As a tradesman your tools are mighty important to you, so it is important that they are protected both physically and financially.

For many tradesmen the thought of having your tools stolen is enough to make you feel sick, but every day around Australia there are hard working tradies having their tools nicked.

Unfortunately many stolen tools end up being sold for a fraction of their true value by drug addicts and other lowlifes who don’t understand what it’s like to work hard and earn their own money.

Whilst we’ll never be able to stop tool theft entirely, there are a few things we can do to help to protect our tools from the scumbags who want to take them from us.

How Are Tools Being Stolen?

We’ve run the data on our own claims between 2012 and 2019 and can see just how the thieves are getting access to tradies tools.

Chart showing how tradies tools are stolen

Virtually all of these claims involve forced entry, as that is what our policies cover, but we’ve been able to use some extra data to see exactly what was involved.

It shows that thieves are willing to do whatever they can to access your tools.  They’ll cut through your padlocks and chains, they’ll drill out locks and they’ll smash your windows.

We don’t have data on tools that are stolen from unsecured locations (as our policies don’t cover that) but there would no doubt be a huge number of thefts where no forced entry was required.

So how can we stop it from happening?

Lock Them Up

Our first tip may seem quite obvious, but there are plenty of trusting tradies out there who unfortunately leave their tools unsecured in their ute.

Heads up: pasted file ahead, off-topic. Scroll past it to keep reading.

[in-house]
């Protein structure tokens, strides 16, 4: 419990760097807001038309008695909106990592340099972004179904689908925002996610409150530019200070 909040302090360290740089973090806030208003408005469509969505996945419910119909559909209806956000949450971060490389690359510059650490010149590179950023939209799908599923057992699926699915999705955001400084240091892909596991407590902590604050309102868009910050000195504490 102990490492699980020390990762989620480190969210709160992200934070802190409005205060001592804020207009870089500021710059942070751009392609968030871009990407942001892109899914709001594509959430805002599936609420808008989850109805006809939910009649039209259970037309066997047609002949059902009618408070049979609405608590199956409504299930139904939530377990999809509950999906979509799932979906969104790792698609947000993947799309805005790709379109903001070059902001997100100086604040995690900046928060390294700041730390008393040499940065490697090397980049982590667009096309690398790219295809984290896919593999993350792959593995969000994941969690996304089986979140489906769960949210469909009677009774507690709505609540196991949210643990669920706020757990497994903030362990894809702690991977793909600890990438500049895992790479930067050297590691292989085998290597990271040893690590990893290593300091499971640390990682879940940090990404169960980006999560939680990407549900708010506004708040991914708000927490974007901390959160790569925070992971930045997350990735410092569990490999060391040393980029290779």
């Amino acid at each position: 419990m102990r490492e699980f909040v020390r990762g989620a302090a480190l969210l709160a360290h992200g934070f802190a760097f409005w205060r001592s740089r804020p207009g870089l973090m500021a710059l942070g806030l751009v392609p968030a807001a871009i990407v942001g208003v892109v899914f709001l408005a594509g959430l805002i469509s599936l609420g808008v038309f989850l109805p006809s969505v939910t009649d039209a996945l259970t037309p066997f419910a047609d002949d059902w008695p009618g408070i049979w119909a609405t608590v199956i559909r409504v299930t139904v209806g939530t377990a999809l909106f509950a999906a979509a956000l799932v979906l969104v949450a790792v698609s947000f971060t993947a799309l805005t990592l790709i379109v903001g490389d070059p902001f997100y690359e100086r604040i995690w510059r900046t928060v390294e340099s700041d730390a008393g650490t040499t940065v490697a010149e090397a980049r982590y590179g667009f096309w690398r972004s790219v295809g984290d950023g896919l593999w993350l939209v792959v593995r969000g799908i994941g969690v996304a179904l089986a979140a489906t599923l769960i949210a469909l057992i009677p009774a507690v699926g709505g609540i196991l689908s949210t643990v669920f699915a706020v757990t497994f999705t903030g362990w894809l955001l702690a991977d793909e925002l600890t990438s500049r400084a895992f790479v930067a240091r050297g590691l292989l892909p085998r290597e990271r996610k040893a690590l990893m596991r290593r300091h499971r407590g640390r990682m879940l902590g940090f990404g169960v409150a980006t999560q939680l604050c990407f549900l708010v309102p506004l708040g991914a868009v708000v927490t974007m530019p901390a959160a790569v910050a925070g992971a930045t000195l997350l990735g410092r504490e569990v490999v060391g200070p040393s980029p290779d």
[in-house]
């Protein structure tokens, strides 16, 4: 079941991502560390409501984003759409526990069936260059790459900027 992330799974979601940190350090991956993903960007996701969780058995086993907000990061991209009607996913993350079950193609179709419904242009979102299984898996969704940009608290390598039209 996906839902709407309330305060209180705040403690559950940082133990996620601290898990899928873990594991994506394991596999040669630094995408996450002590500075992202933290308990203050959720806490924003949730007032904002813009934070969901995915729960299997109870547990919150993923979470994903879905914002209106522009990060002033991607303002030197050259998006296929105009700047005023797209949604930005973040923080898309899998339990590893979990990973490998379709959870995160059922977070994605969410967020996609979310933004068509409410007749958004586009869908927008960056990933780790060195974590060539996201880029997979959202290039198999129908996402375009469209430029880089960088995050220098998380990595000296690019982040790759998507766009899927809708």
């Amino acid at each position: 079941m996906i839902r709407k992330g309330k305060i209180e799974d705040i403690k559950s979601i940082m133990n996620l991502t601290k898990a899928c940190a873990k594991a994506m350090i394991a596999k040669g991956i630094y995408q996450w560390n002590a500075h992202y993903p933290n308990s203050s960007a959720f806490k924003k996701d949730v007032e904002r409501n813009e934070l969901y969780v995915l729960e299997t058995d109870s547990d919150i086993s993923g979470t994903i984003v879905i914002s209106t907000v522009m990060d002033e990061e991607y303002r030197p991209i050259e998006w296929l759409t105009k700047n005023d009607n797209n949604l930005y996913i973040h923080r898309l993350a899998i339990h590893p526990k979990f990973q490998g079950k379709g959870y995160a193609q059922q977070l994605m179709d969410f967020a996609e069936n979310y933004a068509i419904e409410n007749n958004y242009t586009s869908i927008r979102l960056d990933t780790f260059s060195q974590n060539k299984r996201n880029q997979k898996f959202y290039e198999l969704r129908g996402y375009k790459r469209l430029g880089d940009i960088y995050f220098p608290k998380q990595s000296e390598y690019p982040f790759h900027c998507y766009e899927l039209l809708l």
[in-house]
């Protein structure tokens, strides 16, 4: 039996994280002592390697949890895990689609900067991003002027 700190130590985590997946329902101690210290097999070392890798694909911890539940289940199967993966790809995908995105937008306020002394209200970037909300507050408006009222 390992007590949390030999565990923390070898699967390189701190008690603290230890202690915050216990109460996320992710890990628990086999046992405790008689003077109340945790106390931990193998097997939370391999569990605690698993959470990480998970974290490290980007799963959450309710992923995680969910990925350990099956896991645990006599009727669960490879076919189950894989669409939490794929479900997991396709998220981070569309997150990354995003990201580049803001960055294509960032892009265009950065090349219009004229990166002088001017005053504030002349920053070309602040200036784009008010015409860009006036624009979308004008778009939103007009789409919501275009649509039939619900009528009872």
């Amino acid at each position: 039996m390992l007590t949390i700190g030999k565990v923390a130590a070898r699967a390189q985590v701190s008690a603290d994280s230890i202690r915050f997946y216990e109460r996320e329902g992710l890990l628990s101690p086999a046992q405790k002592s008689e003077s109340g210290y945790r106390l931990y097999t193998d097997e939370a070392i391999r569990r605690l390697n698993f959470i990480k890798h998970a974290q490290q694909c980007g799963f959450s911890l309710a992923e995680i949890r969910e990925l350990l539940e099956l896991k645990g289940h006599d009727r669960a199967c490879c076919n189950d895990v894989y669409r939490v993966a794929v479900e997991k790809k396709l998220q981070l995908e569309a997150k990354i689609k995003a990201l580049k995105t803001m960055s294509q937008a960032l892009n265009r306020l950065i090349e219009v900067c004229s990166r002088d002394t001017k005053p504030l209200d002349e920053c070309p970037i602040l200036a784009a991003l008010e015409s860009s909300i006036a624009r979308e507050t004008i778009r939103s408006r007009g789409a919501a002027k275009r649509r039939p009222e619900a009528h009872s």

A lot of tool theft is done on an opportunity basis. This means that the scum are driving around looking for random targets, then having a go wherever there’s an opportunity for a quick score. By leaving your tools unsecured you are given them the opportunity they want.

Tradie Ute

If the scum walk up to your ute and see that your equipment is well secured, they are more likely to go looking for another ute or trailer which provides an easier opportunity.

As a minimum, all toolboxes should be properly secured to the tray of your ute and they should also have big solid locks on the lids or doors. Also consider the hinges, as weak hinges on some toolboxes can easily be broken.

Any large equipment that cannot fit in a toolbox should be locked to your vehicle with a chain and padlock. Ladders should be secured in a similar way, or even taken off the ute and placed inside your home if possible.

Most average padlocks can be easily and quietly cut using bolt cutters, and other types of toolbox locks can often be jimmied open with a crowbar, so don’t skimp on your security devices.

Keep Them Out Of Sight

Most tool thefts occur from utes parked outside of a tradie’s home during the evening.

Scumbags drive around the streets looking for utes and trailers that appear to be easy targets, and if your ute is sitting out there it will be a prime target.

The easiest way to stop this happening is to park your ute or trailer inside your garage or shed. If the lowlife thieves can’t see your gear from the street, then you are less likely to be targeted.